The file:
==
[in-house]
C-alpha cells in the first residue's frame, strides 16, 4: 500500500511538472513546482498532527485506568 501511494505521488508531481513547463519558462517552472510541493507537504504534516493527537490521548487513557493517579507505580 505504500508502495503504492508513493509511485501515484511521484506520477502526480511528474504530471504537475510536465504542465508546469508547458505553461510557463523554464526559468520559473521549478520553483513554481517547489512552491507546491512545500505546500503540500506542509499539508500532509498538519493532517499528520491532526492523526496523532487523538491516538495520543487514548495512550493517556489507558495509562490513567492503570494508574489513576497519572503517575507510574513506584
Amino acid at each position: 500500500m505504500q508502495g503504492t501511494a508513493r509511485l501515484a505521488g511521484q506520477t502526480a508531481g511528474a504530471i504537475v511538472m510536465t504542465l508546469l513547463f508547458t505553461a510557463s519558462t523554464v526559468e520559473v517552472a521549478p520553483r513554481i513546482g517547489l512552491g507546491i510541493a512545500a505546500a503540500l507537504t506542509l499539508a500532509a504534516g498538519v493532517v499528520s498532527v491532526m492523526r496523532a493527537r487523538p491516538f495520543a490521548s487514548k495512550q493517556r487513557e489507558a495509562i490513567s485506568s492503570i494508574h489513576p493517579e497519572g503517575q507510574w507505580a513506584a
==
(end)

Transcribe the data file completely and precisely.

[in-house]
C-alpha cells in the first residue's frame, strides 16, 4: 500500500511538472513546482498532527485506568 501511494505521488508531481513547463519558462517552472510541493507537504504534516493527537490521548487513557493517579507505580 505504500508502495503504492508513493509511485501515484511521484506520477502526480511528474504530471504537475510536465504542465508546469508547458505553461510557463523554464526559468520559473521549478520553483513554481517547489512552491507546491512545500505546500503540500506542509499539508500532509498538519493532517499528520491532526492523526496523532487523538491516538495520543487514548495512550493517556489507558495509562490513567492503570494508574489513576497519572503517575507510574513506584
Amino acid at each position: 500500500m505504500q508502495g503504492t501511494a508513493r509511485l501515484a505521488g511521484q506520477t502526480a508531481g511528474a504530471i504537475v511538472m510536465t504542465l508546469l513547463f508547458t505553461a510557463s519558462t523554464v526559468e520559473v517552472a521549478p520553483r513554481i513546482g517547489l512552491g507546491i510541493a512545500a505546500a503540500l507537504t506542509l499539508a500532509a504534516g498538519v493532517v499528520s498532527v491532526m492523526r496523532a493527537r487523538p491516538f495520543a490521548s487514548k495512550q493517556r487513557e489507558a495509562i490513567s485506568s492503570i494508574h489513576p493517579e497519572g503517575q507510574w507505580a513506584a